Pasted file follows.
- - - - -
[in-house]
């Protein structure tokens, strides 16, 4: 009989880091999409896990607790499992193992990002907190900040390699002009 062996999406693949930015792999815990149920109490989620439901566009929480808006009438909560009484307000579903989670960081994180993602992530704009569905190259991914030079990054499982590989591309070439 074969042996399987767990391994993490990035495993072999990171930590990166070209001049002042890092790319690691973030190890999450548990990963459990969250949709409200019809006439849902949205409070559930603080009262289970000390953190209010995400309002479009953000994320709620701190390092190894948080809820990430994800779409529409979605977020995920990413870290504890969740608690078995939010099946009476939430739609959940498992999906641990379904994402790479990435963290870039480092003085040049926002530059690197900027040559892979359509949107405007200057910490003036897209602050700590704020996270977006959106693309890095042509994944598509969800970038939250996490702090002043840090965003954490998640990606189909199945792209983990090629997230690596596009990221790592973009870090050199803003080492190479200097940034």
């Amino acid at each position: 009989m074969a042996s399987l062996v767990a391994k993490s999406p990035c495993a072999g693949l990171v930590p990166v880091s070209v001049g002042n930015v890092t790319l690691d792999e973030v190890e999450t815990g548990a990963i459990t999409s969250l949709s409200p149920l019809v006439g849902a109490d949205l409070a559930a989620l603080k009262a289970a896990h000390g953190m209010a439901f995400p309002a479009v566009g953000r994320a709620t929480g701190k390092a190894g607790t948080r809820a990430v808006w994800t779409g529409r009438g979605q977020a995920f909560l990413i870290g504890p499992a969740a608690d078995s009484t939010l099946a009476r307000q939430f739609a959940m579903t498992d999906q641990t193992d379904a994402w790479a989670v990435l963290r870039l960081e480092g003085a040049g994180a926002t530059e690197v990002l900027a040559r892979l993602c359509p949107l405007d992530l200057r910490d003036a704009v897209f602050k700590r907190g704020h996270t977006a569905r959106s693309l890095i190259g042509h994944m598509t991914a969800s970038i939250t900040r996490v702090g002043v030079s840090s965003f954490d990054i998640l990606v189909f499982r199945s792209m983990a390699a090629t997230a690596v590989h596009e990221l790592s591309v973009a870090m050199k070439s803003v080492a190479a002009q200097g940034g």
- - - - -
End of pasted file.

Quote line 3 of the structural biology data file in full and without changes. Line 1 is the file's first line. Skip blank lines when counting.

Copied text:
């Amino acid at each position: 009989m074969a042996s399987l062996v767990a391994k993490s999406p990035c495993a072999g693949l990171v930590p990166v880091s070209v001049g002042n930015v890092t790319l690691d792999e973030v190890e999450t815990g548990a990963i459990t999409s969250l949709s409200p149920l019809v006439g849902a109490d949205l409070a559930a989620l603080k009262a289970a896990h000390g953190m209010a439901f995400p309002a479009v566009g953000r994320a709620t929480g701190k390092a190894g607790t948080r809820a990430v808006w994800t779409g529409r009438g979605q977020a995920f909560l990413i870290g504890p499992a969740a608690d078995s009484t939010l099946a009476r307000q939430f739609a959940m579903t498992d999906q641990t193992d379904a994402w790479a989670v990435l963290r870039l960081e480092g003085a040049g994180a926002t530059e690197v990002l900027a040559r892979l993602c359509p949107l405007d992530l200057r910490d003036a704009v897209f602050k700590r907190g704020h996270t977006a569905r959106s693309l890095i190259g042509h994944m598509t991914a969800s970038i939250t900040r996490v702090g002043v030079s840090s965003f954490d990054i998640l990606v189909f499982r199945s792209m983990a390699a090629t997230a690596v590989h596009e990221l790592s591309v973009a870090m050199k070439s803003v080492a190479a002009q200097g940034g």